To date, a number of numerical investigations have appeared on spherulitic crystallization in polymer melts during cooling. Charbon and Swaminarayan [3] proposed a multiscale algorithm for the simulation of polymer crystallization. They incorporated front-tracking techniques with nucleation, spherulite impingement, and latent heat release as well as heat diffusion to predict the evolution of microstructures and relative crystallinity during cooling stage. Huang and Kamal [4] presented a physical model for polymer crystallization. They coupled a nonconserved envelop vector field of the local macroscopic growth domains with a vector field of the local mesoscopic lamellae directors. Prabhu et al. [5] proposed a coupling finite-element method and the cell model to the numerical study of polymer crystallization. The importance of micro-macro-coupling was analyzed and explained. Recently, Ruan et al. [6] proposed a coupling FVM and the pixel coloring method to deal with crystallization in short-fiber-reinforced composites. Crystal morphology evolution was explicitly shown by the pixel coloring method. However, it should be pointed out that the aforementioned papers only deal with the 2D case which is a qualitative simplification for the actual problem. Moreover, works of Charbon and Swaminarayan [3] as well as Huang and Kamal [4] only deal with the imposed temperature filed, the effect of processing conditions has not been investigated.

In the numerical study of 3D polymer crystallization, Raabe [7], Raabe and Godara [8], and Lin et al. [9] were the pioneers. The cellular automaton method was constructed to deal with the detailed development of crystal morphology. However, their works are only concentrated on the simple isothermal case. So far, no literature has been found to deal with the crystal morphology development with the heat transfer in 3D numerical study.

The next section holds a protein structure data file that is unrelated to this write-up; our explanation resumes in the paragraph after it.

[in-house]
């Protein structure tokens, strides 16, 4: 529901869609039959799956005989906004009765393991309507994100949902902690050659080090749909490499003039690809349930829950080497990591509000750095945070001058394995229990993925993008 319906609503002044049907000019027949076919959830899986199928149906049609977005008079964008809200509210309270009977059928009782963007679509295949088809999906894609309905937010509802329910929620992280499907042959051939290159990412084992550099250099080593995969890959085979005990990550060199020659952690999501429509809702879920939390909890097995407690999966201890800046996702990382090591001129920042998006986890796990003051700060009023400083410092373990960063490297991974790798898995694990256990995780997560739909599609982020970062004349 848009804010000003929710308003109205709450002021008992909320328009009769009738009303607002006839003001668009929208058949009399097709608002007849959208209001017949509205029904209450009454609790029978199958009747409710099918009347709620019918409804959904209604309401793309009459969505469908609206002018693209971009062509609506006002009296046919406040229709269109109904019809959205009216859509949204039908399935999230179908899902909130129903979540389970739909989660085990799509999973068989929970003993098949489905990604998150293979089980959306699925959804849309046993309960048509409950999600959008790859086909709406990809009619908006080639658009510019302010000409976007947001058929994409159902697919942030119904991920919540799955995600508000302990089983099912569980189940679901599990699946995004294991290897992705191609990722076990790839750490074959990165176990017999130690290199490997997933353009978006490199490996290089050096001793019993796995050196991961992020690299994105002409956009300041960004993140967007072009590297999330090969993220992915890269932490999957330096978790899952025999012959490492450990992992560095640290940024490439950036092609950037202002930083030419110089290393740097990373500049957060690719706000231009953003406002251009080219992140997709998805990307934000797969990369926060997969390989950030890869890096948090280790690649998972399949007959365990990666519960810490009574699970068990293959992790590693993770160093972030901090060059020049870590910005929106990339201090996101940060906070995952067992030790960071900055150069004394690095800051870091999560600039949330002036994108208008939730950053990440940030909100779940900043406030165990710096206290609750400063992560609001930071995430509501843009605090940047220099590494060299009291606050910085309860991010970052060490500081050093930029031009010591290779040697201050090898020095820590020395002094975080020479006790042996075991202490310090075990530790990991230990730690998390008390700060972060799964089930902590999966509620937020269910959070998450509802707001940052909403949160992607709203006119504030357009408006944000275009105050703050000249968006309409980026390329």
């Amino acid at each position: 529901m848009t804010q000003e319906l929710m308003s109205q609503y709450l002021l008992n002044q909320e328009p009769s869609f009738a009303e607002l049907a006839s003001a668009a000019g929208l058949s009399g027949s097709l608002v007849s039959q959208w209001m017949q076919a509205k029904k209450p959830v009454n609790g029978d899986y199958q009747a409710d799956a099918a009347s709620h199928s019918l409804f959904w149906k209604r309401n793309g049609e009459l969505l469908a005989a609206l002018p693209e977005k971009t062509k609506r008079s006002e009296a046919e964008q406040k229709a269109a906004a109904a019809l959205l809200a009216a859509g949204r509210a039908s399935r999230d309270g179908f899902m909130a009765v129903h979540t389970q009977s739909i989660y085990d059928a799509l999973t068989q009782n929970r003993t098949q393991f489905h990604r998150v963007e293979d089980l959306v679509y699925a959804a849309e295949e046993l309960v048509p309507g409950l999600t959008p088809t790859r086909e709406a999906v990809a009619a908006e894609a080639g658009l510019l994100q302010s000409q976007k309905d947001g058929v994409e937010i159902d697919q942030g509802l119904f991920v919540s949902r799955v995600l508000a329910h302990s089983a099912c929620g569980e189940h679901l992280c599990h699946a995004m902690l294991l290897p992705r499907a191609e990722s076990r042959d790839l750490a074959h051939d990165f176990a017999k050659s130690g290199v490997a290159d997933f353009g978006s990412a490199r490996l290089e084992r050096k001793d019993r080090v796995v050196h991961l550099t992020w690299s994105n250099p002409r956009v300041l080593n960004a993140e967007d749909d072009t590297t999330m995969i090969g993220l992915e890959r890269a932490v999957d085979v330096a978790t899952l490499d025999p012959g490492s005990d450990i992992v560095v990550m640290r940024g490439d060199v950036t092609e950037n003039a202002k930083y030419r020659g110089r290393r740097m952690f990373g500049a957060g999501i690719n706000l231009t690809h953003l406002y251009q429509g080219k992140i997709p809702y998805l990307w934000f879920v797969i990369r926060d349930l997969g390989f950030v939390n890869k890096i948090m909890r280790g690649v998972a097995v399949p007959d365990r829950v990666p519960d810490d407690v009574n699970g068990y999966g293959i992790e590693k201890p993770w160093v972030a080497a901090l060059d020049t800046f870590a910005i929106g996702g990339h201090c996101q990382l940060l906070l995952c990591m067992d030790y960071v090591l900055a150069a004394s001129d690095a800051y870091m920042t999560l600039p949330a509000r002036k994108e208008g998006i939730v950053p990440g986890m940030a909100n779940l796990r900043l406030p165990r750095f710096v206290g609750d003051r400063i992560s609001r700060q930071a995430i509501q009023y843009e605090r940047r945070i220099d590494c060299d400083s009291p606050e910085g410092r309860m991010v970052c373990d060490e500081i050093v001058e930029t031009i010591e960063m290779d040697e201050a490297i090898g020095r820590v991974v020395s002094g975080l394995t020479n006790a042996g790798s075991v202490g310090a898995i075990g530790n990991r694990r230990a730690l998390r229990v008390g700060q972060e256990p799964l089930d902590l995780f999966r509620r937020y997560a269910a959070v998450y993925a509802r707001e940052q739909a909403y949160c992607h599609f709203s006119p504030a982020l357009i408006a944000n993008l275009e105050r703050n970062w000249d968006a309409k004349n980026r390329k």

The objective of this article is to extend the multiscale model and the multiscale computational method proposed in our pervious work [6] to the 3D numerical study of polymer crystallization during cooling. Since the injection molding is 3D in realistic situation, 3D numerical study can predict the temperature distribution and the crystallization behavior more accurately. Our multiscale model incorporates two distinct length scales to simulate the crystallization: a coarse grid for the heat diffusion and a fine grid for capturing the crystal morphology formation. FVM is employed on the coarse grid to solve the energy equation while the pixel coloring method is applied on the fine grid to track the crystal morphology development. The present paper is organized as follows: in Section 2, the multiscale model and the coupled computational method are introduced; in Section 3, results and discussion are given; finally the conclusions are drawn in Section 4.

2. Multiscale Model and Multiscale Algorithm

During the cooling stage, the process of crystallization is coupled with the heat transfer which makes the modeling more difficult and complex. On the one hand, it is well known that the kinetic parameters of nucleation and growth in microscopic scale are strongly dependent on the temperature or processing conditions. On the other hand, the crystallization is an exothermic process which releases the heat and affects the thermal field in macroscopic level.

2.1. Thermal Field in the Macroscopic Level

Thermomechanical histories are of great importance in the estimate of the final product properties. The corresponding simplified energy equation is [6] 𝜌𝑐𝑝𝜕𝑇𝑘𝜕𝑡=𝑝𝑇+𝜌Δ𝐻𝜕𝛼,𝜕𝑡(2.1) where 𝜌 is the material density, 𝑐𝑝 is the thermal capacity, 𝑇 is the temperature field, 𝑡 is the time, 𝑘𝑝 is the thermal conductivity, Δ𝐻 is the total enthalpy released during crystallization, and 𝛼 is the relative crystallinity. The last source term is the contribution of the latent heat released by the crystallization, which plays the role in macro-micro-coupling.